Grains Research and Development

Date: 01.07.2013

Season in full swing after a dry start

Author: Clarisa Collis

Image of a man holding a rain guage

Follow-up rain tops the wish list for northern
New South Wales grower Darryl Bartelen.

PHOTO: Sara Bartelen

The crops are up despite a less than ideal start to season 2013 and the work is on now to protect the young plants from pests and diseases. This is the third instalment of the 2013 farm management series following a group of growers through the winter cereal growing season.

Darryl and Sara Bartelen farm at Tulloona, 65 kilometres north of Moree in northern New South Wales. With Sara’s parents, John and Sue Fitzgerald, they crop wheat, chickpeas, faba beans, barley and sorghum. They grow canola and canary grass as opportunity crops and run 200 head of Angus and Angus-cross cattle.

We’ve had below-average rain, so there’s low weed pressure across our paddocks. Our double and triple-knock applications were mostly effective, so we’ve only sprayed once using the WeedSeeker®. We’ve had to moisture-seek at seeding – planting the wheat and barley 10 centimetres below the soil surface before covering it with 5cm of soil.

After planting a third of our crops with tynes, we used a contractor with discs to plant the rest due to the dry soil conditions. Although we increased our seeding densities to help overcome poor establishment, there’s patchy emergence in the cereals, but the chickpeas look good.

There’s high pressure from kangaroos and we’re controlling feral pigs in the chickpeas with traps and dogs. We used an excavator to repair on-farm roads and planted barley on 20 hectares of flood-affected country. We’ve bought 180 head of cattle and plan to sell 22 steers. We’ve sold 800 tonnes of 2012 wheat and chickpeas. Apart from monitoring for weeds, disease and nutrient deficiencies, we’re focused on grain marketing and considering a new disc planter.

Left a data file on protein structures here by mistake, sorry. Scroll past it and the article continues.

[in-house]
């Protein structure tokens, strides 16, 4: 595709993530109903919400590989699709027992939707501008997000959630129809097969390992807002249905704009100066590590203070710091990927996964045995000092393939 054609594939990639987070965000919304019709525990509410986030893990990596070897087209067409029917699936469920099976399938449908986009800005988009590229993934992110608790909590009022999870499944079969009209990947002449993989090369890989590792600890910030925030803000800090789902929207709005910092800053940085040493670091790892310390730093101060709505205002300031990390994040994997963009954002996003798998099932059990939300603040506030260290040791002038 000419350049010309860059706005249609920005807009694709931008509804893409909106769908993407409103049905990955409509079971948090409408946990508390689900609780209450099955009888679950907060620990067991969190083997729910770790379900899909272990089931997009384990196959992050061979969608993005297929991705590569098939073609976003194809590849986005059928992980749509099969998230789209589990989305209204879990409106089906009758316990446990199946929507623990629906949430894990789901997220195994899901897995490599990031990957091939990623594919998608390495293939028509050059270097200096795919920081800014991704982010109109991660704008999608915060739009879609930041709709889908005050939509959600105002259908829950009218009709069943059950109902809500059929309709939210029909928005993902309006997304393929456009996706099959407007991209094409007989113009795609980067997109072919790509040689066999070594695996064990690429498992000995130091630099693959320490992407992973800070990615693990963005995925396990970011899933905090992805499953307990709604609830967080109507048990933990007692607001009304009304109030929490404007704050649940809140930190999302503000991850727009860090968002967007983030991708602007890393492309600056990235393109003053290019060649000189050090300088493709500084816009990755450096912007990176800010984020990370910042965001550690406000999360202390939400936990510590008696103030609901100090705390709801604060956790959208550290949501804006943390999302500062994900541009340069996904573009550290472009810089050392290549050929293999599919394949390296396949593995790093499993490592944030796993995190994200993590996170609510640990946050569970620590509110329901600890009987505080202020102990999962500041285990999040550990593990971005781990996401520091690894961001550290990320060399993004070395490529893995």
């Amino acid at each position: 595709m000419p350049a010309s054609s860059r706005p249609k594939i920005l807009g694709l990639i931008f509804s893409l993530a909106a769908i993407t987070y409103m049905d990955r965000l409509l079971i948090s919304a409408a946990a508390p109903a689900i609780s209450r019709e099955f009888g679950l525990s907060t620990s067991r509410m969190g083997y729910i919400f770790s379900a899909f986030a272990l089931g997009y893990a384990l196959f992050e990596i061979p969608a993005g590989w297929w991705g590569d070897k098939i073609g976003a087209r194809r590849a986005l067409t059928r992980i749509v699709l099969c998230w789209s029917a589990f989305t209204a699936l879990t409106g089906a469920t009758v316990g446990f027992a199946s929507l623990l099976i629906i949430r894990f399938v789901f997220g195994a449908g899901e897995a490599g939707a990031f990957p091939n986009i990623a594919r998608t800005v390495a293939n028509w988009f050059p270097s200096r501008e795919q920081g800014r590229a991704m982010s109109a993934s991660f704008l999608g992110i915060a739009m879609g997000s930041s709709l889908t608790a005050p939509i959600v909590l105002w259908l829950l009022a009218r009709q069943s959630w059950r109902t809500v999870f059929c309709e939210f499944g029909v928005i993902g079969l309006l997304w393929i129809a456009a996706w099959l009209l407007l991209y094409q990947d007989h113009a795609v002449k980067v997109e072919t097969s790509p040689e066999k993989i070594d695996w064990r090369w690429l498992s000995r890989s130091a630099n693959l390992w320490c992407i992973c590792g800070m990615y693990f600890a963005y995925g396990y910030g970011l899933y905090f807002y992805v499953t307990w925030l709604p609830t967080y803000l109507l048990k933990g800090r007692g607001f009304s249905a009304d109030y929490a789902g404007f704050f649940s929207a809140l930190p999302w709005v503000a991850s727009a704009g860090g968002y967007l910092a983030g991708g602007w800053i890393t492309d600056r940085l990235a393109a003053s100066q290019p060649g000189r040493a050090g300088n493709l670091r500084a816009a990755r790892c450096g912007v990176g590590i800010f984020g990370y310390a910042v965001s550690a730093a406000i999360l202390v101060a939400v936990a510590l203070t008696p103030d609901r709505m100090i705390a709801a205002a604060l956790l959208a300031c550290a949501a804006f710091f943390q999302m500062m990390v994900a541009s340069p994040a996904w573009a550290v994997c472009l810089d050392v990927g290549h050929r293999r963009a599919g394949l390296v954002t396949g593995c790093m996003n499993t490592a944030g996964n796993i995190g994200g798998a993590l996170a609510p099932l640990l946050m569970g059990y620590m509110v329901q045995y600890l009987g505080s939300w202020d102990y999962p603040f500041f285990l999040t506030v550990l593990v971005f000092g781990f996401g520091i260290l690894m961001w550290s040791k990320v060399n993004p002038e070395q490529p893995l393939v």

David and Sandra Herrmann, their son Braden and David’s parents, Ross and Merle, farm 50km south of Murray Bridge in South Australia’s Mallee region. They crop wheat, barley, canola, field peas and oaten hay.

Rainfall has been below average in April and May, so we’ve only sprayed once, targeting volunteer cereals and grass weeds before seeding. With a quarter of our cropping program dry-sown, we’ve finished seeding within the optimum planting window for our district. The new disc seeder has improved planting efficiency, averaging between 8.5 and 13 kilometres per hour. Despite the dry conditions, our early-sown crops have mostly germinated well, but emergence in the canola is patchy on non-wetting, sandy country. Dragging steel cables across our paddocks to kill snails has been effective, but we’ve baited our canola and field peas, which are at higher risk of snail damage.

We’ve only forward-sold a small percentage of our grain due to the dry conditions, and we’re looking for marketing opportunities based on past and projected prices from 2012 to 2014. We’ve spread ammonium sulfate fertiliser on the canola because the crop requires more sulfur than cereals. Following above-average rain in June, we’re monitoring crops for weeds, pests and nutrient deficiencies Applying nitrogen and post-emergent herbicides are high on our to-do list.